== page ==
MANUALLY OPERATED ENCLOSED HARD DISK DESTRUCTION APPARATUS
Devices, methods, and systems are described for memory destruction device (MDD) for a hard disk drive or a solid state drive. In an embodiment, the MMD includes only mechanical components. In one embodiment, the MMD may destroy one or more HDDs or SSDs at a time.
This application claims priority to U.S. Provisional Application No. 62/565,854, which is incorporated herein in its entirety.BACKGROUND OF THE INVENTION 1. Field of the Invention
The present invention generally relates to the destruction of electrical or computer components, and more particularly, to the destruction of memory devices, such as hard drives, solid state drives, and other memory devices that store data.2. Background
An increasingly important topic is that of data security and privacy. In many cases, a person or entities identification information including names, addresses, login information, bank account information, and payment information are stored electronically on a computer-based device, such as a laptop, mobile device, desktop computer, tablet, and the like. Some of this information may be confidential or otherwise sensitive. Each of these devices stores data representative of the identification information in a memory.
One of the common methods for a data security breach includes the removing of such data from failed and/or discarded memory devices. In many cases, erasing the data is not sufficient to completely remove such data, Accordingly, adequate destruction of such memory devices with such data requires physical destruction.
There are several methods to accomplish the physical destruction of hard disk drives including shredding or outsourcing the destruction to third parties. These methods may be cost ineffective, difficult to operate, and require use of significant amounts of power.
Therefore, a need for an economically viable option to protect against the extraction of potentially compromising data from hard disk drives which is safe, easy to operate, and does not require an electrical power source.
The advantages of the invention and preferred embodiments are more fully understood by referencing the following detailed descriptions of the drawings.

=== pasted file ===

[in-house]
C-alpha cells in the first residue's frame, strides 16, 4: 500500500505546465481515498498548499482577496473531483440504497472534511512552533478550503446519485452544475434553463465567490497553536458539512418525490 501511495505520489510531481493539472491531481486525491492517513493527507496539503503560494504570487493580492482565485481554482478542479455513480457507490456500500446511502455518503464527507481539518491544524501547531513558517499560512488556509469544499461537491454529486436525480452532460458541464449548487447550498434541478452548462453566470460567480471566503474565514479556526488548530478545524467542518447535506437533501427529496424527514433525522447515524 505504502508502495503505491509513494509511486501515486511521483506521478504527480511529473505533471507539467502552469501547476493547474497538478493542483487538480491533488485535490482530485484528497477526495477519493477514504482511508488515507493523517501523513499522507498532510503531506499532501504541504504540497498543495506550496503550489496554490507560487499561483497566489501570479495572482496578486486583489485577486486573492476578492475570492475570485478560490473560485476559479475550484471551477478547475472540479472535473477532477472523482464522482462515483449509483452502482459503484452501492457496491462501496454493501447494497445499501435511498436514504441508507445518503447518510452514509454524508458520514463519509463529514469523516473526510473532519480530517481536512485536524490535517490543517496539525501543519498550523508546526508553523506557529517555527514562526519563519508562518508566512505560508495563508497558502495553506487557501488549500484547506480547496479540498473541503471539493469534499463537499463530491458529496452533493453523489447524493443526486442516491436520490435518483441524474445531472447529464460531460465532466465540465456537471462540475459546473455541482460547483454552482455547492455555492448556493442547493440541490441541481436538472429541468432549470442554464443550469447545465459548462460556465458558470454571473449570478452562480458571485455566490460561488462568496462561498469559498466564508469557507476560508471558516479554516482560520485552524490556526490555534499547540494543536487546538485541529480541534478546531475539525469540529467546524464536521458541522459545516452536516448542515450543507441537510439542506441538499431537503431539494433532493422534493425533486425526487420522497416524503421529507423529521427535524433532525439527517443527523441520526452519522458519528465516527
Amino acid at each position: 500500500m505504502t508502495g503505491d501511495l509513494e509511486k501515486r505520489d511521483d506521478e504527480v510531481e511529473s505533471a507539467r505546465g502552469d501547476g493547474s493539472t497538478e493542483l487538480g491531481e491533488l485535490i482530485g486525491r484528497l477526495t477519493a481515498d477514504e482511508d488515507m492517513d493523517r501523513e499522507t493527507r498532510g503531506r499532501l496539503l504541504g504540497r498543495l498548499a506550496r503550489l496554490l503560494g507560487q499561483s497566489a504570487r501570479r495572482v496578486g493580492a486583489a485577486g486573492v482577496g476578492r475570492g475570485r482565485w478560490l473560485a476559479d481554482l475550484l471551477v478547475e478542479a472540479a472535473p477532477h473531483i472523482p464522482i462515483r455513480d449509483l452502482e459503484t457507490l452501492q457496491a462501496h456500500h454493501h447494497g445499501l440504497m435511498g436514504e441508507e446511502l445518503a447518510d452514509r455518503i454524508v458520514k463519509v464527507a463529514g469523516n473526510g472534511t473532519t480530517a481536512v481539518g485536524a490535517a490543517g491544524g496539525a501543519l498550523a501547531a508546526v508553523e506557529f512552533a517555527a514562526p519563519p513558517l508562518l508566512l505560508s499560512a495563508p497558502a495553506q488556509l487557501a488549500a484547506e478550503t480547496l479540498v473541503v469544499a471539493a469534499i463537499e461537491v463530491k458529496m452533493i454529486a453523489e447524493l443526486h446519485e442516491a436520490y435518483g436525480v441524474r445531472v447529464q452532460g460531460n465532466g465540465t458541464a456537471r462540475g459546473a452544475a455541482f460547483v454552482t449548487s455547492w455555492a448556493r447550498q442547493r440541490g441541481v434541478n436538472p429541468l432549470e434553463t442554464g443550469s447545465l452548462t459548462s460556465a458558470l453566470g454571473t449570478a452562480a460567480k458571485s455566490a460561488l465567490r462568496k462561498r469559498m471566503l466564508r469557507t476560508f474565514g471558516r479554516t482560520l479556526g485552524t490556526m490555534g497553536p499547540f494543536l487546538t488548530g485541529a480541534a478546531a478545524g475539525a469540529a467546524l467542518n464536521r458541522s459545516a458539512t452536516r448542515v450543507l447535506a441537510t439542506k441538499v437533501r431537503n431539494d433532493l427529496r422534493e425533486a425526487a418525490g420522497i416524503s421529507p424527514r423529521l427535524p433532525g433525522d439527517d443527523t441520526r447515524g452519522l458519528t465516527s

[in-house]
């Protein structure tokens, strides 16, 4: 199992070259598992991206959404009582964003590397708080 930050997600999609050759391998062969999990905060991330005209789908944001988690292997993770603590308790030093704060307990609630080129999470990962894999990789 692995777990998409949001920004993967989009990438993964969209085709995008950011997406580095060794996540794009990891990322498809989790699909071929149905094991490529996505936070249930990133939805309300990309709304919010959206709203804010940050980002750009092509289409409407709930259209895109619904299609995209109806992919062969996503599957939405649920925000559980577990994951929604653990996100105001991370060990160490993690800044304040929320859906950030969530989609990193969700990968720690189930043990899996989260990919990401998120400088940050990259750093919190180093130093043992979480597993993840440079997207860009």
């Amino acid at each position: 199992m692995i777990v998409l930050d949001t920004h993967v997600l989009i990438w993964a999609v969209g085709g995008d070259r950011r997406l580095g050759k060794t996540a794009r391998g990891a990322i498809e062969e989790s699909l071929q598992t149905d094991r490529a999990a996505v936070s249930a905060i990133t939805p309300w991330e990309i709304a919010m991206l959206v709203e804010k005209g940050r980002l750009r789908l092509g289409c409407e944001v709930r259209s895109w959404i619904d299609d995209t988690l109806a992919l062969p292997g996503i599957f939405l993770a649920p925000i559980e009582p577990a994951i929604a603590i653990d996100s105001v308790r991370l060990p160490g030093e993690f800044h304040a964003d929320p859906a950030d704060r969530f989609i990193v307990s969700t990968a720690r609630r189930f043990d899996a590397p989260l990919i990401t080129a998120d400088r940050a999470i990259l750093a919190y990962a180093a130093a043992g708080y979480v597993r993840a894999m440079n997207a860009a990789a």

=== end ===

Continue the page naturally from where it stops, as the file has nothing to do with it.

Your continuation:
Each of the additional features and teachings disclosed below can be utilized separately or in conjunction with other features and teachings to provide a device, system, and/or method for a memory destruction device (MDD) for destruction of memory devices, such as hard disk drives (HDD) or solid state drives (SSD). Representative examples of the present invention, which examples utilize many of these additional features and teachings both separately and in combination, will now be described in further detail with reference to the attached drawings. This detailed description is merely intended to teach a person of skill in the art further details for practicing preferred aspects of the present teachings and is not intended to limit the scope of the invention. Therefore, combinations of features and steps disclosed in the following detail description may not be necessary to practice the invention in the broadest sense, and are instead taught merely to particularly describe representative examples of the present teachings.
In one embodiment, the MDD may permanently physically disable one or more HHDs or SSDs to prevent data extraction. Data includes any information in computer code that may be stored on a memory device. In one embodiment, the MDD may operate without a power source. In one embodiment, the MDD may operate with a wired or wireless power source. In one embodiment, the MDD may include only mechanical components.
Moreover, the various features of the representative examples and the dependent claims may be combined in ways that are not specifically and explicitly enumerated in order to provide additional useful embodiments of the present teachings. In addition, it is expressly noted that all features disclosed in the description and/or the claims are intended to be disclosed separately and independently from each other for the purpose of original disclosure, as well as for the purpose of restricting the claimed subject matter independent of the compositions of the features in the embodiments and/or the claims. It is also expressly noted that all value ranges or indications of groups of entities disclose every possible intermediate value or intermediate entity for the purpose of original disclosure, as well as for the purpose of restricting the claimed subject matter.
As shown in
In one embodiment, the hydraulic arm 310 and anvil 400 may remain stationary whenever the sliding door 210 is open. This protects from any potential injuries that may occur from the anvil being allowed to move freely while the sliding door 210 is open and anything other than a hard disk drive 700 is in its path.
When the sliding door 210 is closed and the apparatus 100 is in operation, the enclosure 200 protects the user from any potential hazards due to the destructive nature of the apparatus 100. This includes debris and projectiles resulting from the destruction of the hard disk drive(s) 700 that are particulate or more substantial in nature which would otherwise become an immediate hazard if not contained.
During operation, the hydraulic arm 610 is raised to its maximum extension, then lowered to its lowest point or until necessary to disable the hard disk drive(s) 700. The rotational movement in the downwards direction of the hydraulic arm 610 may result in a downwards movement of the hydraulic arm 310.